Genre: Gothic


Thursday, September 08, 2016

Review: And the Trees Crept in by Dawn Kurtagich

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Review: And the Trees Crept in by Dawn Kurtagich
And the Trees Crept In
Dawn Kurtagich
Genre: Gothic, Mystery, YA
Publication date: September 6th, 2016
by Little Brown BfYR

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A stunning, terrifying novel about a house the color of blood and the two sisters who are trapped there, by The Dead Houseauthor Dawn Kurtagich

When Silla and Nori arrive at their aunt's home, it's immediately clear that the "blood manor" is cursed. The creaking of the house and the stillness of the woods surrounding them would be enough of a sign, but there are secrets too--the questions that Silla can't ignore: Who is the beautiful boy that's appeared from the woods? Who is the man that her little sister sees, but no one else? And why does it seem that, ever since they arrived, the trees have been creeping closer?

Filled with just as many twists and turns as The Dead House, and with achingly beautiful, chilling language that delivers haunting scenes, AND THE TREES CREPT IN is the perfect follow-up novel for master horror writer Dawn Kurtagich.
-A copy was provided by Little Brown Books for Young Readers for review-

I read The Dead House last year and immediately fell in love. It was eerie, scared the bejezus out of me, and twisted my mind into a pretzel. I LOVED the thriller aspects, the mystery and just the plain horror of it so I was excited to dive into And the Trees Crept In. While I definitely enjoyed the novel, I wasn’t as blown away by it as I was by The Dead House.

This novel starts with a happily ever after. Silla and Nori  have escaped their abusive household and are ready to start over at their aunt’s but then things go downhill. Kurtagich is the queen of building tension. When I was half-way through the novel, I had no idea how things could get any worse but holy shit did they get worse. I had to take breaks and walk around and just calm down because I was freaked out.

Besides the lovely (HA) tension, this book also features some great familial relationships. Nori, Silla and her aunt are so great together even when they are not perfect. The romance however did not work at all. Silla and Gowan’s relationship reads more like insta-love even though they have a backstory of sorts. The timeline and Silla’s unreliability as a character make it hard to really understand the kind of relationship they have and it also doesn’t allow for a slow burn romance which I am all about. I guess it might just come down to personal preference but as a couple they were a no-go for me.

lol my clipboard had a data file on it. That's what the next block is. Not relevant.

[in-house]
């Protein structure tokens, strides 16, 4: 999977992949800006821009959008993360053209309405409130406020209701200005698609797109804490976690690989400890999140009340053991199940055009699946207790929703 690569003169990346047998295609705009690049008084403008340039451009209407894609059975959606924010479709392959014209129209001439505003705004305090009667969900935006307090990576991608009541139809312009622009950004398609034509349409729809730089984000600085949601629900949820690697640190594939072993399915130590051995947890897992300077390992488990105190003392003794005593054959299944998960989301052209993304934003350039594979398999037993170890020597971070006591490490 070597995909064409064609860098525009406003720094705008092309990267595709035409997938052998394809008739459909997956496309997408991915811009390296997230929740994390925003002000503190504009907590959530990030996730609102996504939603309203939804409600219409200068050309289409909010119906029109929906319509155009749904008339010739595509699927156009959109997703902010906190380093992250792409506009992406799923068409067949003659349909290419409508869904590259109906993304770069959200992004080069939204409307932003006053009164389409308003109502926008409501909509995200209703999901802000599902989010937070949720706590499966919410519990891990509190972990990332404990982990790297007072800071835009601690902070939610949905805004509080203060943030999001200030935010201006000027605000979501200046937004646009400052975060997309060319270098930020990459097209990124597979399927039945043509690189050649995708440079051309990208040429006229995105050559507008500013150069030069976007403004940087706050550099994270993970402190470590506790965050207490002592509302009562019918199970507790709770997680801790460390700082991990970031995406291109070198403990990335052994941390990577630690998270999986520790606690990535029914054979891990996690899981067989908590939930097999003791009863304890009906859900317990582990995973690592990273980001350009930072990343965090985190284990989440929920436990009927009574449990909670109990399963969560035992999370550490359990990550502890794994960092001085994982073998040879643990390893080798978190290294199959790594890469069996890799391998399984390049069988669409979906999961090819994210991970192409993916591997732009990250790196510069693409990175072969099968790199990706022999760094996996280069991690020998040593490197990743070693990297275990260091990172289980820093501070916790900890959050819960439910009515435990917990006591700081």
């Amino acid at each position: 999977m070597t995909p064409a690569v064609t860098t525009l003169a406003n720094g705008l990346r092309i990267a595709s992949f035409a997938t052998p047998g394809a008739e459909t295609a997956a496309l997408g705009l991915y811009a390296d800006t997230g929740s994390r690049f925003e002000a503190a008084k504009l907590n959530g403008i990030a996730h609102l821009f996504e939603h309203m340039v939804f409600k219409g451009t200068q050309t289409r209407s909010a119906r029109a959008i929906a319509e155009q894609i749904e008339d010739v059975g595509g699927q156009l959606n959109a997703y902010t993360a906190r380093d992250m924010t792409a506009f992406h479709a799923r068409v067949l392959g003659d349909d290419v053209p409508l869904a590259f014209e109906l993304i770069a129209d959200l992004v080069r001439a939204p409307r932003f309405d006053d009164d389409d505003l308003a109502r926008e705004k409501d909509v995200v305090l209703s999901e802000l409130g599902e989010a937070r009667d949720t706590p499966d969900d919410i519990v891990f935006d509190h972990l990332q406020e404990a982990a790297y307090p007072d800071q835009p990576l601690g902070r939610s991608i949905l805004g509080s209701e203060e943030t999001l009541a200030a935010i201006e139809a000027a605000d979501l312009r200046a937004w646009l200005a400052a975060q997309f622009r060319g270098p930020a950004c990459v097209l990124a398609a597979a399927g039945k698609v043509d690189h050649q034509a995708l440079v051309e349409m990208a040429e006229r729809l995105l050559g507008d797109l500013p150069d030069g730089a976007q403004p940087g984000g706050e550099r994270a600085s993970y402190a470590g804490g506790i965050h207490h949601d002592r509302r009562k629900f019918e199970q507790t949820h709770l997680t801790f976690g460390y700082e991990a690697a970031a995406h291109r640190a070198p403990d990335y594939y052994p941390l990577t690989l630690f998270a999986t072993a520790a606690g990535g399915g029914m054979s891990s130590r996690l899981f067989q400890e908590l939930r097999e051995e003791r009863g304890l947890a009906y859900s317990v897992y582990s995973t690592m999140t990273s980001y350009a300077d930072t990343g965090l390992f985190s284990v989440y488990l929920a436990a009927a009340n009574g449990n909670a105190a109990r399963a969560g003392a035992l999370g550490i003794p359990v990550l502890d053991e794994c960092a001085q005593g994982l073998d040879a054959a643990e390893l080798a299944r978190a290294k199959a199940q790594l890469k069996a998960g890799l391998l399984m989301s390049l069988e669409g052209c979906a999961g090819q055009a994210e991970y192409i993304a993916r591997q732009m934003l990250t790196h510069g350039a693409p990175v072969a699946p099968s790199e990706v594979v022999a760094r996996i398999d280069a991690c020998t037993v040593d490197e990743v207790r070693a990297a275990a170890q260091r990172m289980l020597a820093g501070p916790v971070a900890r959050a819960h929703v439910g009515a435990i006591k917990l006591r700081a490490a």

My biggest problem with this book was the final twist. Kurtagich is great with twists but I don’t think this one worked–at least for me it didn’t. It left me feeling unsatisfied. To be fair, lots of endings can do that for people but there was just something about this one that made me feel like it didn’t do the amazing story justice. I felt let down and yet I am not sure what ending would actually suit the story. 

Basically, the biggest reason this book didn’t live up to Kurtagich’s debut novel for me was that last twist at the end of the novel. Otherwise, it was a fantastic book with wonderful pacing and a whole lot of scary. If you’re looking to pile up on some reads for Halloween (or you just love yourself a good horror), I’d definitely recommend And the Trees Crept In.

4 Stars
4 Hot Espressos

Review: The Fall by Bethany Griffin

Review: The Fall by Bethany Griffin

Posted by on 09/25/2014 • 16 Comments

The Fall was so very unique and the writing: wonderfully atmospheric. Having really enjoyed Bethany’s Masque of the Red Death (I have yet to read the sequel), I knew that I was in for a stunning read. Masque was very well written, gorgeous in its melancholy, really – and that’s what I love the most about these historically creepy novels: the way they enchant you into their eerie settings. The Fall was no exception. I felt transported into this ancient house which was truly a character in and of itself. I could see every crack and hear every faint footstep. You could say that I was sufficiently creeped out.

Madeline is living with a curse. A curse revolving around a house that feels alive and vengeful, a house they…